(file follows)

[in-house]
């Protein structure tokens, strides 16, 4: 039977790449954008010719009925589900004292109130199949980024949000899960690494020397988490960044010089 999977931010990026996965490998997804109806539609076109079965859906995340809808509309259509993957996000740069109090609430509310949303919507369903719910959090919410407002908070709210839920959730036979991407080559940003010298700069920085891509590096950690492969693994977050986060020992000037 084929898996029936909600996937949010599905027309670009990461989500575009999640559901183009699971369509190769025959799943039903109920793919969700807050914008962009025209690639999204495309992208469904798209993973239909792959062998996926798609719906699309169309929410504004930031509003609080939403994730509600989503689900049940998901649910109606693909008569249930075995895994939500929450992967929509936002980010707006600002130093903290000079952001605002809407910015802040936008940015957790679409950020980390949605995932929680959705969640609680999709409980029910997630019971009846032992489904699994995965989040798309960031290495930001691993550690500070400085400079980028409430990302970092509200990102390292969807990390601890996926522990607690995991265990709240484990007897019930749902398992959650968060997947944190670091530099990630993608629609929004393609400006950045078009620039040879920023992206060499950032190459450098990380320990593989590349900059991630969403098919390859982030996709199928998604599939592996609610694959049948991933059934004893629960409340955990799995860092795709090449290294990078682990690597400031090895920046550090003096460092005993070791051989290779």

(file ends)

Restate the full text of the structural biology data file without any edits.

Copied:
[in-house]
């Protein structure tokens, strides 16, 4: 039977790449954008010719009925589900004292109130199949980024949000899960690494020397988490960044010089 999977931010990026996965490998997804109806539609076109079965859906995340809808509309259509993957996000740069109090609430509310949303919507369903719910959090919410407002908070709210839920959730036979991407080559940003010298700069920085891509590096950690492969693994977050986060020992000037 084929898996029936909600996937949010599905027309670009990461989500575009999640559901183009699971369509190769025959799943039903109920793919969700807050914008962009025209690639999204495309992208469904798209993973239909792959062998996926798609719906699309169309929410504004930031509003609080939403994730509600989503689900049940998901649910109606693909008569249930075995895994939500929450992967929509936002980010707006600002130093903290000079952001605002809407910015802040936008940015957790679409950020980390949605995932929680959705969640609680999709409980029910997630019971009846032992489904699994995965989040798309960031290495930001691993550690500070400085400079980028409430990302970092509200990102390292969807990390601890996926522990607690995991265990709240484990007897019930749902398992959650968060997947944190670091530099990630993608629609929004393609400006950045078009620039040879920023992206060499950032190459450098990380320990593989590349900059991630969403098919390859982030996709199928998604599939592996609610694959049948991933059934004893629960409340955990799995860092795709090449290294990078682990690597400031090895920046550090003096460092005993070791051989290779």